FIGURE 11-2: The common names of some alkynes.
Seeing Alkyne Orbitals
Alkyne carbons, by having only two substituents, are sp hybridized, and so have linear bonds that are oriented at 180 degrees to each other. (See Chapter 2 for more on hybridization.) The triple bond in an alkyne is made up of one sigma bond and two pi bonds. The two pi bonds result from the side-by-side overlap of the two p orbitals on each carbon atom (see Figure 11-3). As in the case with alkenes, the pi bonds are the reactive bonds in alkynes.
FIGURE 11-3: The pi bonds in an alkyne.
The overlapping p orbitals that make up the two pi bonds keep the alkyne in a linear geometry. Because alkynes have linear geometries, they’re drawn in a straight line, as shown in Figure 11-4.
FIGURE 11-4: The correct way to draw an alkyne.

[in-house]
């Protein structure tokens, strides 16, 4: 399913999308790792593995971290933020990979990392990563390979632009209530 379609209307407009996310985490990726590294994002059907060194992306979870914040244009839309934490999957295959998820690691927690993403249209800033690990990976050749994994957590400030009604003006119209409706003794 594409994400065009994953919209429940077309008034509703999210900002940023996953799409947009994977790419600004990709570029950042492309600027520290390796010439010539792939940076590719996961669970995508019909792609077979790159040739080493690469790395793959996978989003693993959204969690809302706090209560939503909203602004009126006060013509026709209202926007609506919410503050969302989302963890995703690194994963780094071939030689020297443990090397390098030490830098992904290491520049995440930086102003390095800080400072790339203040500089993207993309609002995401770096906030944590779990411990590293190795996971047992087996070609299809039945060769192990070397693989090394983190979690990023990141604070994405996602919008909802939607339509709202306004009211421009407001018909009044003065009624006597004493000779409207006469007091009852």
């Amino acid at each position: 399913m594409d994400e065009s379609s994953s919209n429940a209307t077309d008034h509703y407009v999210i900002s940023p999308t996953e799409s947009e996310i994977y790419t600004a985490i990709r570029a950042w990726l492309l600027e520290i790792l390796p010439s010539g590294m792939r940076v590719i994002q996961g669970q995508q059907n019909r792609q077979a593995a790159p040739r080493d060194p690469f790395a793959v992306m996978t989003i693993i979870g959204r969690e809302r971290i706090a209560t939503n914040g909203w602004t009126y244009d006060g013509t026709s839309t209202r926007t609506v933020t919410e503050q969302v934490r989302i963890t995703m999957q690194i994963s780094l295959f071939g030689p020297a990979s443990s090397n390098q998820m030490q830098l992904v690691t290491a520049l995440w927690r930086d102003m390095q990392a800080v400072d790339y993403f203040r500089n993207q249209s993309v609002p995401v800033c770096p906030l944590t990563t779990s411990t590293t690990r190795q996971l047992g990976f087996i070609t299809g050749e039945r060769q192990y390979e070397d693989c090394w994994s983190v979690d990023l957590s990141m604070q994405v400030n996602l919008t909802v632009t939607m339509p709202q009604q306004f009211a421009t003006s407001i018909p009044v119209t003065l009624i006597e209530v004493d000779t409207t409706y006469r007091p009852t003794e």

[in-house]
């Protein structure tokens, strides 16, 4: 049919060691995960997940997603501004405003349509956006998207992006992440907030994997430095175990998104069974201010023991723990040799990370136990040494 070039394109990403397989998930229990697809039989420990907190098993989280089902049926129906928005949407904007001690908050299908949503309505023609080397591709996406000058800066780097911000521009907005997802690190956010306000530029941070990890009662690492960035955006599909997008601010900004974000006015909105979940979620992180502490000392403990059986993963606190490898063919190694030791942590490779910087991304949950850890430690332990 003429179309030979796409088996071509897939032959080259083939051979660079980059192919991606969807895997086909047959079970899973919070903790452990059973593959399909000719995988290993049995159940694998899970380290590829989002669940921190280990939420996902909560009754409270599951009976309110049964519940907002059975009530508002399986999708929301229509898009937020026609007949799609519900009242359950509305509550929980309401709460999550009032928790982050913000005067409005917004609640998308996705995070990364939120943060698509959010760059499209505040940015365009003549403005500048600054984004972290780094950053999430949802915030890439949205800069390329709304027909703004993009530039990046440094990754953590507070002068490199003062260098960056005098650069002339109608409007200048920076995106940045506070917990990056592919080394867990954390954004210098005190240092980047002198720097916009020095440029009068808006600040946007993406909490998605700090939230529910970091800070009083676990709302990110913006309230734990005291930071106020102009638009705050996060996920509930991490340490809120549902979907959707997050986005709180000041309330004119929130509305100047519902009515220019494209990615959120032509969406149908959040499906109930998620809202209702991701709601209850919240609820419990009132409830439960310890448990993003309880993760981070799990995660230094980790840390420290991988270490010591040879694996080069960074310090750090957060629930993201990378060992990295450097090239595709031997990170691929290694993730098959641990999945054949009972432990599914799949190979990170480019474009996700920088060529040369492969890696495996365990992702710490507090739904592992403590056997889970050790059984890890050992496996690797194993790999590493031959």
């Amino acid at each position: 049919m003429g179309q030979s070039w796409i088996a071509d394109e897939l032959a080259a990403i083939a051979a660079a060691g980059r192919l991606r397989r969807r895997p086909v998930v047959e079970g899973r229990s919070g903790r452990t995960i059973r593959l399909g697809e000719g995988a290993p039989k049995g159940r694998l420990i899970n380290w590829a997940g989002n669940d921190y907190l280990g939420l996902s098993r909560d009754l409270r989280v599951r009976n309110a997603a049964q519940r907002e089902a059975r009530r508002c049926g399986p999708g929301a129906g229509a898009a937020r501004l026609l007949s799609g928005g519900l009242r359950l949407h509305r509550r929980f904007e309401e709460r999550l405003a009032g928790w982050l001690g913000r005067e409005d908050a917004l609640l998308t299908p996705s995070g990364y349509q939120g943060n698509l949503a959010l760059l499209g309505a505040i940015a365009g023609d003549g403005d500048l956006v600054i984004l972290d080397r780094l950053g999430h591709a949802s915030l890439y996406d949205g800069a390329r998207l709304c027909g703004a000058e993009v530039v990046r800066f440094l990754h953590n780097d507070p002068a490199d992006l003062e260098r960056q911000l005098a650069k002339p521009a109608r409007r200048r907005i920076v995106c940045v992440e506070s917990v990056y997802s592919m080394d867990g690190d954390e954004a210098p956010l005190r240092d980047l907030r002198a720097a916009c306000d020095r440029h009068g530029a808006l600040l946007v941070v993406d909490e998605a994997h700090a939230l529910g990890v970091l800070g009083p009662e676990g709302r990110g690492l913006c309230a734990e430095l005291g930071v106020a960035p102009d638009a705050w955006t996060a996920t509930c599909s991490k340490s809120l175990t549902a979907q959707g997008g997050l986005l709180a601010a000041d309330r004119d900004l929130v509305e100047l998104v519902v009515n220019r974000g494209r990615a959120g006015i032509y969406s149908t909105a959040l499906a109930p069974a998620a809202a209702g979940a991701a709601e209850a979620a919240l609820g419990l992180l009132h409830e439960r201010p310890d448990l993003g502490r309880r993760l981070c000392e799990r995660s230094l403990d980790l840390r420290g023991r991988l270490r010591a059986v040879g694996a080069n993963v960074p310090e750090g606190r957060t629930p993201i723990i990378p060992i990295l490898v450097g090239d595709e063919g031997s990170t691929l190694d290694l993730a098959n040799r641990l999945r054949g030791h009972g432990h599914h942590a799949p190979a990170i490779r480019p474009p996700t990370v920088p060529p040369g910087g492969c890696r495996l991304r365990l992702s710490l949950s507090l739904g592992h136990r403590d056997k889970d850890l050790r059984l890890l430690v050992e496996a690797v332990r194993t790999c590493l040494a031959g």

Alkynes in Rings
Because alkynes prefer linear geometries, alkynes in small rings are highly unstable. Small- to medium-size cycloalkynes have bonds that must stretch out of their preferred geometries, and so inflict a good amount of ring strain on the atoms. Imagine grabbing your leg (which, like an alkyne, prefers to be linear) and touching your big toe to your nose, forming a ring with your body. The strain on your body is similar to the strain an alkyne feels. Just as you probably wouldn’t feel particularly stable forming a ring by touching your toe to your nose, alkynes in rings smaller than seven carbons are too unstable to be made or isolated. Cycloheptyne, the smallest cycloalkyne isolated, has been characterized, but it’s highly reactive (see Figure 11-5). Alkynes in rings containing more than seven carbons can be made and are fairly stable compounds.